After half a decade of struggling to attract eyeballs, high-definition TV (HDTV) has turned the corner at last. A lot of people have moved beyond wondering if they should spring for an HDTV to asking themselves, "Which one should I buy?" If you've been pondering the same question, it's time to get a grip on the different types of big-screen HDTVs.
Thomas J. Norton evaluates the <A HREF="/directviewandptvtelevisions/704sony">Sony Grand Wega KF-50 WE610 LCD rear-projection television</A>, noting that the CRT is pretty much dead as new technologies take its place. TJN checks to see how this one measures up.
Nothing pleases us more than to hear that the manufacturer of a solid product has introduced a complement to said product. Such is the case with PSB's new SubSonic 9 subwoofer ($1,599), which the company designed to be the perfect complement to their Platinum Series speakers. The sub has dual 10-inch woofers in an opposing-woofer design. According to PSB, this design cancels the opposite directional force exerted by a single woofer so that less energy is lost as the two forces interact with the cabinet. The Class H amp delivers a rated 400 watts of continuous output. Look for the SubSonic 9 early in the fourth quarter.
(905) 831-6555 www.psbspeakers.com
DVD: The Girl Next Door—20th Century Fox
OK, I'll admit up front I'd give this movie a good review if Elisha Cuthbert sat for two hours reading the 9/ 11 Commission Report. But here we get to see Cuthbert—best known as Jack Bauer's daughter on 24—in the role she was born to play: a porn actress who's house-sitting next door to a sexually frustrated high school senior (Emile Hirsch). As such, she swims, teases, drips and, yes, strips, more than once. Ah, the joys of DVD, and the A-B repeat function.
USDTV makes headway: Fledgling over-the-air pay TV service US Digital Television (USDTV) has signed more than 8000 subscribers in its six months in business, according to a <I>Broadcast Engineering</I> report August 16. The startup is the first terrestrial digital subscription TV service in the US to piggyback new digital broadcast channels of local television stations by leasing unused spectrum from participating broadcasters. Based in Salt Lake City, USDTV is also available in Albuquerque, NM and Las Vegas.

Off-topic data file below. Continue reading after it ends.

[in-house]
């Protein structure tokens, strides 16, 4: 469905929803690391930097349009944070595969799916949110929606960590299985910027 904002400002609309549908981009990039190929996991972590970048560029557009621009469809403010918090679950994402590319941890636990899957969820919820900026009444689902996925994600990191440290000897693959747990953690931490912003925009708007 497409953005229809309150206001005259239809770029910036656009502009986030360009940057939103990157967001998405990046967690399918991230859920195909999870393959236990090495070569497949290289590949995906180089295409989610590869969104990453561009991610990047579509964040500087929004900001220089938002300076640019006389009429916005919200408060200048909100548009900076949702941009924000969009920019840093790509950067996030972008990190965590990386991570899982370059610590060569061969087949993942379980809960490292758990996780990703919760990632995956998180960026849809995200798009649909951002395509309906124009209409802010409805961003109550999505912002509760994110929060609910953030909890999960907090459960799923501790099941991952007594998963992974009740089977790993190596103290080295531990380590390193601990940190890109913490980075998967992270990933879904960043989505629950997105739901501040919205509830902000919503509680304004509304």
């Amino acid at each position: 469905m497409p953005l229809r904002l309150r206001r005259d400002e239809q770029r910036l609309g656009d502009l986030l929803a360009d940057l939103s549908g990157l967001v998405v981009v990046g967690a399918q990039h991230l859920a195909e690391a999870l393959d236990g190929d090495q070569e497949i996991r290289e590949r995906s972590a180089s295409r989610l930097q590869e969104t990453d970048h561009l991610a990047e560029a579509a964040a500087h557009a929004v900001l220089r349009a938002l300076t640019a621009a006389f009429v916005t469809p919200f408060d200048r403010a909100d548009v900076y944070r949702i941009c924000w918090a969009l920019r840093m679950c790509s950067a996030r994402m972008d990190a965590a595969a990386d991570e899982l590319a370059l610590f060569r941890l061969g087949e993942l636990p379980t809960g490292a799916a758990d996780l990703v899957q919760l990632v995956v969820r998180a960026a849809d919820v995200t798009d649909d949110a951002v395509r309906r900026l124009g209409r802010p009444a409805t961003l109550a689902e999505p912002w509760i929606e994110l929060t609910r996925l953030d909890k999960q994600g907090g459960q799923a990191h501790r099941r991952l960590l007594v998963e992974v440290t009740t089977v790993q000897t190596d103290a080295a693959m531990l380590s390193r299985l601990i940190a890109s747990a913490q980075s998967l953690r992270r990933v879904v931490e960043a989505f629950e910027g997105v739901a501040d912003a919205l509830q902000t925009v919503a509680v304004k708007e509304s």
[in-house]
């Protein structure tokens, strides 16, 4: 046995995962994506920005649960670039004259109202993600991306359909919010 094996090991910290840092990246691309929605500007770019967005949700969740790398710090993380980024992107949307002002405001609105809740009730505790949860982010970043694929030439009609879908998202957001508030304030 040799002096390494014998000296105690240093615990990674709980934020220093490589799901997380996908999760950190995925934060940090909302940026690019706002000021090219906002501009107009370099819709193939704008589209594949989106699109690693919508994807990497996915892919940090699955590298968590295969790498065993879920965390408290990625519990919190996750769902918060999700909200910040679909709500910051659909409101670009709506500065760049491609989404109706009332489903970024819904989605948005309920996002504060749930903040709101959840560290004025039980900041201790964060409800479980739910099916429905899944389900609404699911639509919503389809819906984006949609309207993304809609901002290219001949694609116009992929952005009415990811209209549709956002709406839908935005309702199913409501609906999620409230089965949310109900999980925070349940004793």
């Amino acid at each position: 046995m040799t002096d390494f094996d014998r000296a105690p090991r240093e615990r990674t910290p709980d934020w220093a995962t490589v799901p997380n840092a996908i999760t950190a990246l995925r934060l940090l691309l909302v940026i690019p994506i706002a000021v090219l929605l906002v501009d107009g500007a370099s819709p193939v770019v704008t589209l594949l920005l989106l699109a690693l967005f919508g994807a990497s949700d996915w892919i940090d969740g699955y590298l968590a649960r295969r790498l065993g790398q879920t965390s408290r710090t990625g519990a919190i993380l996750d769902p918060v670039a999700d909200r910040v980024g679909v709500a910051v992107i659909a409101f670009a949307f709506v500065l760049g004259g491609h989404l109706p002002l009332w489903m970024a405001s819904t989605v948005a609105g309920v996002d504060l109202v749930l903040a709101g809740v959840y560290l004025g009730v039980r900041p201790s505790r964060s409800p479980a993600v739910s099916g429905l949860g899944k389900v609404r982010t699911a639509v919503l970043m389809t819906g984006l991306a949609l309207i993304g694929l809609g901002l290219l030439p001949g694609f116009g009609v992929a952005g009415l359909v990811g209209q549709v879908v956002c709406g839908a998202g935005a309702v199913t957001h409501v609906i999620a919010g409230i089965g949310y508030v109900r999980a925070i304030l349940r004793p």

Having nothing better to do with their time after installing FlatTVs with Ambilight technology in George Clooney's (and other cast members') Hotel de Russie hotel room so he (and they) could live better than the average bear while filming the new "Ocean's Twelve", the friendly folks at Philips commissioned Harris Interactive to ask pointed questions about home entertainment of consumers in 13 countries. (Sorry, Iraq wasn't included.) The results of the Philip's Global Home Entertainment Survey are sure to be studied by generations of historians to come for the deep insights they provide into the shallow nature of humans all over the globe.
Snell Acoustics is tightening the grilles and polishing the dust caps on three new upgraded speakers which they'll introduce to the world during the CEDIA Expo in Indianapolis on September 7th. But you don't have to wait to hear about these new THX Ultra 2 Certified models, because we're going to spill the beans here before anyone else does. (Besides, unless you're a dealer or custom installer - or unemployable writer-type like most of us here - you wouldn't be able to crash the heavily armed security at the CEDIA Expo anyway. Just be thankful you've got us working for you. We sure are.)
<I>Tom Cruise, Ken Watanabe, Timothy Spall, Billy Connolly, Tony Goldwyn, Hiroyuki Sanada, Koyuki. Directed by Edward Zwick. Aspect ratio: 2.35:1 (anamorphic). Dolby Digital 5.1 (English, French). Two discs. 154 minutes. 2003. Warner Home Video 28383. R. $29.95.
It's a new world. Though many of us lament the passing of the CRT as the premier video-display technology in most manufacturers' catalogs, that passing is happening rapidly. One of the favored alternatives is LCD, in both flat-panel and rear-projection designs. The latter, which use small LCD panels in conjunction with a projection lamp and optical path, are at present the more economical of the two—particularly in the larger screen sizes.